Focused conversation pushes people to be creative, not critical, says Brian Stanfield, author of The Art of Focused Conversation.
For example, if you want to evaluate a new marketing plan, gather a few people and hold a conversation that goes like this:
1. Open the conversation. “I’ve heard some strong reactions, pro and con, to this plan. I thought it might be useful to share our opinions about the advantages or disadvantages of it.”
2. Ask objective questions to establish the facts. “What is the first thing you noticed on the plan?
3. Ask reflective questions to uncover personal reactions. “What do you like or dislike about it?”
4. Ask interpretive questions to dig deeper for insights. “How does it compare to the previous marketing plan? 5. Ask decisional questions to figure out the next steps. “What can we do to measure its effectiveness?”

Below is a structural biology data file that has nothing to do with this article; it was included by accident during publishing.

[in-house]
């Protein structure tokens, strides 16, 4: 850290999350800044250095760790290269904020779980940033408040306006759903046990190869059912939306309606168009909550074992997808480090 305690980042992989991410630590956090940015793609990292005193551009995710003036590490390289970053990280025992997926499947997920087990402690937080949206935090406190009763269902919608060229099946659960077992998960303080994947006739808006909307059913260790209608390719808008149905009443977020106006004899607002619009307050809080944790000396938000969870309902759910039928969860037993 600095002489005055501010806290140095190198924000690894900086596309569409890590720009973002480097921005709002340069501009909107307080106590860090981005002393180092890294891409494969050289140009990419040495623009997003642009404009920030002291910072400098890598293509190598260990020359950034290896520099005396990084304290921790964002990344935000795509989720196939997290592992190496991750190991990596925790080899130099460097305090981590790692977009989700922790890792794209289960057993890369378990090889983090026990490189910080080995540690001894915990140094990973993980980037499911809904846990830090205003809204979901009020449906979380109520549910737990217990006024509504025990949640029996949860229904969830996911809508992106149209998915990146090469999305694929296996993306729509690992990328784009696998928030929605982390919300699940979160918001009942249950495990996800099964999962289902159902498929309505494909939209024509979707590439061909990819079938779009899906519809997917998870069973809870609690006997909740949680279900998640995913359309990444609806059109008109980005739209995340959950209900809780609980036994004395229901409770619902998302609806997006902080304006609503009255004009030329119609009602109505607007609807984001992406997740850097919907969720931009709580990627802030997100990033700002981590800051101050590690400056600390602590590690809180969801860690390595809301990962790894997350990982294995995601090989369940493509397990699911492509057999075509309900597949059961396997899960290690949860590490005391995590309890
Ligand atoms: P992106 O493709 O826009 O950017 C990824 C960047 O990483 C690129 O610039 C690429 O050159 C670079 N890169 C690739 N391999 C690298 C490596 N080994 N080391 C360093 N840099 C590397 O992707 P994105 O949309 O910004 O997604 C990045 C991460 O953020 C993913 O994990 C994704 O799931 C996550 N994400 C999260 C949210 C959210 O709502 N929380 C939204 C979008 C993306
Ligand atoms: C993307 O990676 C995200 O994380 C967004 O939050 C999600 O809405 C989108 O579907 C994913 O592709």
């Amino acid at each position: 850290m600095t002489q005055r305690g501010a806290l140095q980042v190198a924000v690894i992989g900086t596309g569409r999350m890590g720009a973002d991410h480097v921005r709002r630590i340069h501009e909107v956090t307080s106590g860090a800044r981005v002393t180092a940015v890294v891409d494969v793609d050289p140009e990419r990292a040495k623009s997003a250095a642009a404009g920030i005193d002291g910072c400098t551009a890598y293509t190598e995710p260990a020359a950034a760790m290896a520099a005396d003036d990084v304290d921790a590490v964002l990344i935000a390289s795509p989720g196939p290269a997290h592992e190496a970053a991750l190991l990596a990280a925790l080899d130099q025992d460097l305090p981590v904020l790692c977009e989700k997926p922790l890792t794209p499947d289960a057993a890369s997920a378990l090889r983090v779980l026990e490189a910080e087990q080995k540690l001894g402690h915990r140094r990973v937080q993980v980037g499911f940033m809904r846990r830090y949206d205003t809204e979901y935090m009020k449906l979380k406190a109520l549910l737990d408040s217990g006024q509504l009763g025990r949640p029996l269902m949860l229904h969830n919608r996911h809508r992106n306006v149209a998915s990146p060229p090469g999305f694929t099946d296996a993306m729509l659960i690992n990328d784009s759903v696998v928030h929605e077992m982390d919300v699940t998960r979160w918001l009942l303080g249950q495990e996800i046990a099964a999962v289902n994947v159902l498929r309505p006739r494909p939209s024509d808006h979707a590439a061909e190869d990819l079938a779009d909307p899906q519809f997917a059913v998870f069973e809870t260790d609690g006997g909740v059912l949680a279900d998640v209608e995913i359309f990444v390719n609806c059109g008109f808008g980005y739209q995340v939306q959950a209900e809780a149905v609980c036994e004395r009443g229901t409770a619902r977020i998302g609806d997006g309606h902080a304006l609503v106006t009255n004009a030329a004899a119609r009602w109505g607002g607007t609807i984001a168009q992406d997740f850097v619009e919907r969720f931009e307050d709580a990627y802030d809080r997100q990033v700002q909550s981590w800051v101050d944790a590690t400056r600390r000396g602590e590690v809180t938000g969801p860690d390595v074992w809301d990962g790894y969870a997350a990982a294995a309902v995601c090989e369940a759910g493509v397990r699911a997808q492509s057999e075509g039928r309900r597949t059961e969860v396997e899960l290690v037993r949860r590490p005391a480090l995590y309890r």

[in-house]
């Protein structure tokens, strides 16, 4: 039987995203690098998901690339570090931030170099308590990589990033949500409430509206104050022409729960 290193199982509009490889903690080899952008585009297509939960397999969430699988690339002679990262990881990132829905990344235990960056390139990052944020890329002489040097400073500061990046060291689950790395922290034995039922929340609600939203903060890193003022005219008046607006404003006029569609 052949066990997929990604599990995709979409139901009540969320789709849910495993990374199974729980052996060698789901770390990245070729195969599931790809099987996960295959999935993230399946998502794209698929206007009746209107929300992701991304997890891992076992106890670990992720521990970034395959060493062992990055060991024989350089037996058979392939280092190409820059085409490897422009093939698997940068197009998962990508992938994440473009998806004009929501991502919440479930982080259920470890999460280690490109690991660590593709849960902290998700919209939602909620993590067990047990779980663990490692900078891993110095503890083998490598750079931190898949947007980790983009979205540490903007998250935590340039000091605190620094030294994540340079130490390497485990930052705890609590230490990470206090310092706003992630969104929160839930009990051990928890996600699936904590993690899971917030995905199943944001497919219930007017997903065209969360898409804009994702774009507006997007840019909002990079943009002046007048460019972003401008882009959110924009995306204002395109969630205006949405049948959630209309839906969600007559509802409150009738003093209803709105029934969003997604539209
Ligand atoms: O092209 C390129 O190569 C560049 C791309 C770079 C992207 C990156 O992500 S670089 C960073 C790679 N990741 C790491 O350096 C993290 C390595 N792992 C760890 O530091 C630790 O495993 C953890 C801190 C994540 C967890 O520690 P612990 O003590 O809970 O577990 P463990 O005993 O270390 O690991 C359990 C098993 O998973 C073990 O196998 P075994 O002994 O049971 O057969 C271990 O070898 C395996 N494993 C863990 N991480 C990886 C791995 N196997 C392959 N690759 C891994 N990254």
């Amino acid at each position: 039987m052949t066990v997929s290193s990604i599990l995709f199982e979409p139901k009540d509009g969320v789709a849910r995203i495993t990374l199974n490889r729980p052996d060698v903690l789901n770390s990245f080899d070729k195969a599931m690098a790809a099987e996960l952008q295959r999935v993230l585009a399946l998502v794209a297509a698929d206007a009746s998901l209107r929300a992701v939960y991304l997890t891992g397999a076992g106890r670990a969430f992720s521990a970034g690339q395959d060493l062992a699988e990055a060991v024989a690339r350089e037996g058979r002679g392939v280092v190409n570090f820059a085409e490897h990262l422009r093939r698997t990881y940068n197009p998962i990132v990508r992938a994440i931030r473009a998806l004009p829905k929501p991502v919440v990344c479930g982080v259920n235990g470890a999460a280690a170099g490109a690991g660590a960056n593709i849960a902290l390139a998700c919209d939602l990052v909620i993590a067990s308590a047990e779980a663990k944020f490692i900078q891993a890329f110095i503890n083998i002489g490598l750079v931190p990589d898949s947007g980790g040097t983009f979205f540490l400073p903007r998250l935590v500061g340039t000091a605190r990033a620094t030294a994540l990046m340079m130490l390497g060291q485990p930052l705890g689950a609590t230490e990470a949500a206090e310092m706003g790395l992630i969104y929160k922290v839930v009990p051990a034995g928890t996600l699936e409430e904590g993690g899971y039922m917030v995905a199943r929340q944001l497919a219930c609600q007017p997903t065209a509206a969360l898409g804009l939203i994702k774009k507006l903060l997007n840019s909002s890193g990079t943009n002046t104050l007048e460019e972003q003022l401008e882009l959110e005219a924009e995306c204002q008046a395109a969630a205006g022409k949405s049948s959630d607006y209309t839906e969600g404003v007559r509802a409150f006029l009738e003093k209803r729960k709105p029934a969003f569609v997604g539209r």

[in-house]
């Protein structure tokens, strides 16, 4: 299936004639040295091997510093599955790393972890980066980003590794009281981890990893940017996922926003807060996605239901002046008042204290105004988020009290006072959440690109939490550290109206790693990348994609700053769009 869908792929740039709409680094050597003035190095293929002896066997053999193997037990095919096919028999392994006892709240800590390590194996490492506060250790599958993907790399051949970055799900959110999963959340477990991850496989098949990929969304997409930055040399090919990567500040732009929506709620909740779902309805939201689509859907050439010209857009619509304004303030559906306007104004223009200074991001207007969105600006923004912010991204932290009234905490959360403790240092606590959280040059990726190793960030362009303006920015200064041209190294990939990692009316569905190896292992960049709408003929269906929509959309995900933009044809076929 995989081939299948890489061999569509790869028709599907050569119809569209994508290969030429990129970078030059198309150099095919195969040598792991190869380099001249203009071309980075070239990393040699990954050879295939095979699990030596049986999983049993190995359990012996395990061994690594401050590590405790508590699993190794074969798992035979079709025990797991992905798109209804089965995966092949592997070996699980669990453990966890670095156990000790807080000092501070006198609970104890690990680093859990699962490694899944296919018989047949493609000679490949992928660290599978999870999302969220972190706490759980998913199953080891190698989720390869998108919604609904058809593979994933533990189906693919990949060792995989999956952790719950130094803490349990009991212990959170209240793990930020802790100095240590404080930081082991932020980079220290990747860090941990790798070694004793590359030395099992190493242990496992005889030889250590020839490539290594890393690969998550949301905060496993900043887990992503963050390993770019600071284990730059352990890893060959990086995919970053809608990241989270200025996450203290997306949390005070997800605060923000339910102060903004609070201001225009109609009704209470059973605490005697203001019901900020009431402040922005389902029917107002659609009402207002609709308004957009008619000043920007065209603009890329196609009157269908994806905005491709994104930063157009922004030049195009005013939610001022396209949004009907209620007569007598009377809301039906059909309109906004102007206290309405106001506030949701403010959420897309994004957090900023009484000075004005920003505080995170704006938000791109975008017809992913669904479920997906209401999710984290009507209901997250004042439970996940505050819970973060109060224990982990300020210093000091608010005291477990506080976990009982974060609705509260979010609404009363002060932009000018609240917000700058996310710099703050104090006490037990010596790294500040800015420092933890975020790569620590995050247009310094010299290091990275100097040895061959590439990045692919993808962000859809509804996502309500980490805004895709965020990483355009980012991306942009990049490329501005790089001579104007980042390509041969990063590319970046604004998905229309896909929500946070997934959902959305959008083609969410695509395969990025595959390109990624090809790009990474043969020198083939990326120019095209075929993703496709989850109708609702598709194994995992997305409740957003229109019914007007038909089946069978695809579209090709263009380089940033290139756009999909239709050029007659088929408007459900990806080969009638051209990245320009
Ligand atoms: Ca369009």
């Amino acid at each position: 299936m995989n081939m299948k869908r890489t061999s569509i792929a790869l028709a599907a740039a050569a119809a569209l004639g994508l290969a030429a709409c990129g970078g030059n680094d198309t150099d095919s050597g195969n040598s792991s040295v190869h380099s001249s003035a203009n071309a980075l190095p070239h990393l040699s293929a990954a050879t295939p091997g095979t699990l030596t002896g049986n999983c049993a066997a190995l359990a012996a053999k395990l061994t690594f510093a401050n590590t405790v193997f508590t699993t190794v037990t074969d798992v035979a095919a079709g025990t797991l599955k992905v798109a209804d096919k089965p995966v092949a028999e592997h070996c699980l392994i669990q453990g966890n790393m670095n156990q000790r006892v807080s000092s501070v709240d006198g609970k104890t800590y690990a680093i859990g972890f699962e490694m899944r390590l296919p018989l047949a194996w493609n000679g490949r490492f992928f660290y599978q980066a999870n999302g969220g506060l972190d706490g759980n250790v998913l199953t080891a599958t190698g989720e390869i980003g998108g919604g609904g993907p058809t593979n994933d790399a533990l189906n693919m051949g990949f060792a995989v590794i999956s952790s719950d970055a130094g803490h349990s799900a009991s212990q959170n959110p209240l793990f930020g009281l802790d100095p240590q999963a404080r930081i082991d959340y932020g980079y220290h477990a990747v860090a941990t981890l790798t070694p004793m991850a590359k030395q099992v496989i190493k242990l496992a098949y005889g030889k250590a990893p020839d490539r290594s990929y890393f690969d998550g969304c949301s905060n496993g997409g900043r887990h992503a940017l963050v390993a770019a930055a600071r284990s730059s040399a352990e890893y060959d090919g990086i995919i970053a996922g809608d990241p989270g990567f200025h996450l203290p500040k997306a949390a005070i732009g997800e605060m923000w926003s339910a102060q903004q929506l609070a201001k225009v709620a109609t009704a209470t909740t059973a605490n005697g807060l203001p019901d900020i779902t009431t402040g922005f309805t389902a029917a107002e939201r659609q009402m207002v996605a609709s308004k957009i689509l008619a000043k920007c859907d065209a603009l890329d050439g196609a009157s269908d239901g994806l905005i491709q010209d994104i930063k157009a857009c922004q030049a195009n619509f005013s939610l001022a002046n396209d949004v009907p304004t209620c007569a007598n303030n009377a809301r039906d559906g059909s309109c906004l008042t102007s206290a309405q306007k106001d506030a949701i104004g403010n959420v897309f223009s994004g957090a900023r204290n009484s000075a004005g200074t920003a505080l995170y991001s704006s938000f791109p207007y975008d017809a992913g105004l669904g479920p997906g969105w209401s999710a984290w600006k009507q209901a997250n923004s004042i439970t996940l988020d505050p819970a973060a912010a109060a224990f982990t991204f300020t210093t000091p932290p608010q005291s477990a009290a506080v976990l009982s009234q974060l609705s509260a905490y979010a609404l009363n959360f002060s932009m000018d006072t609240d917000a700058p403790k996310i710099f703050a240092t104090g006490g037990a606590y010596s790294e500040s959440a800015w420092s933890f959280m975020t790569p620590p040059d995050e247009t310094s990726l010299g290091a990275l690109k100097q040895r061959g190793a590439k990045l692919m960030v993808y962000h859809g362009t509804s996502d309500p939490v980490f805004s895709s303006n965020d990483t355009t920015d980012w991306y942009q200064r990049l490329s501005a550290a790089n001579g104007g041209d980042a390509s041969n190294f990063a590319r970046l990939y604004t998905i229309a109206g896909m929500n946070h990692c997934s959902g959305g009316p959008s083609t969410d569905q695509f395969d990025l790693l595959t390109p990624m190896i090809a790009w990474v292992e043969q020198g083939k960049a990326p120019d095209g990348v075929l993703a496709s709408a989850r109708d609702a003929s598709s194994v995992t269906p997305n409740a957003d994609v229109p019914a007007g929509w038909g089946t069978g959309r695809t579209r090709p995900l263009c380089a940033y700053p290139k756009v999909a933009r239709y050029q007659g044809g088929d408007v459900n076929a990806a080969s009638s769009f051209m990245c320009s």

6. End the conversation. “Thanks for your thoughts. I’d be interested to hear any additional reflections you have.” Or, if the conversation reveals that the plan needs major improvements, say, “I can see we have some serious reservations. I will take your input, revise the plan and get back with you all.”
You’ll notice this conversation isn’t about one-word answers. “Questions that can be answered with a simple yes or no, or a single right answer do not make for lively conversation,” says Stanfield.
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